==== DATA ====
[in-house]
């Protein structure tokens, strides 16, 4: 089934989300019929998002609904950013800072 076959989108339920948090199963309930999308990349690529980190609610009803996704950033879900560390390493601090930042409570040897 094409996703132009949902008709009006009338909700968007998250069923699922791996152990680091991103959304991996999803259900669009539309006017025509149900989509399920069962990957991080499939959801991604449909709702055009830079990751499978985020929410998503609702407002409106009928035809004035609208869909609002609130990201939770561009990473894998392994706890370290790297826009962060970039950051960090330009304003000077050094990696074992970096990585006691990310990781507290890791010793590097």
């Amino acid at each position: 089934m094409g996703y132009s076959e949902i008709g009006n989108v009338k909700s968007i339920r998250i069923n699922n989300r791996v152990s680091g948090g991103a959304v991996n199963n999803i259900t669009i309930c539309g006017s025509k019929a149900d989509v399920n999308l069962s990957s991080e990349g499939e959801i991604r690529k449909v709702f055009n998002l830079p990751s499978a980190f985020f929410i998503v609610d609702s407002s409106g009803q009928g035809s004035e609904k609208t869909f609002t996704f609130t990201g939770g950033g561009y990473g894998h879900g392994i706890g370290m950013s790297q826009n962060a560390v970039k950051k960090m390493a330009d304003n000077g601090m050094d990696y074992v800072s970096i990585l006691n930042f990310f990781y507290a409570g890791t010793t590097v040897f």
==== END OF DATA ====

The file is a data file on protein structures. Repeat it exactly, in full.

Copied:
[in-house]
């Protein structure tokens, strides 16, 4: 089934989300019929998002609904950013800072 076959989108339920948090199963309930999308990349690529980190609610009803996704950033879900560390390493601090930042409570040897 094409996703132009949902008709009006009338909700968007998250069923699922791996152990680091991103959304991996999803259900669009539309006017025509149900989509399920069962990957991080499939959801991604449909709702055009830079990751499978985020929410998503609702407002409106009928035809004035609208869909609002609130990201939770561009990473894998392994706890370290790297826009962060970039950051960090330009304003000077050094990696074992970096990585006691990310990781507290890791010793590097």
């Amino acid at each position: 089934m094409g996703y132009s076959e949902i008709g009006n989108v009338k909700s968007i339920r998250i069923n699922n989300r791996v152990s680091g948090g991103a959304v991996n199963n999803i259900t669009i309930c539309g006017s025509k019929a149900d989509v399920n999308l069962s990957s991080e990349g499939e959801i991604r690529k449909v709702f055009n998002l830079p990751s499978a980190f985020f929410i998503v609610d609702s407002s409106g009803q009928g035809s004035e609904k609208t869909f609002t996704f609130t990201g939770g950033g561009y990473g894998h879900g392994i706890g370290m950013s790297q826009n962060a560390v970039k950051k960090m390493a330009d304003n000077g601090m050094d990696y074992v800072s970096i990585l006691n930042f990310f990781y507290a409570g890791t010793t590097v040897f």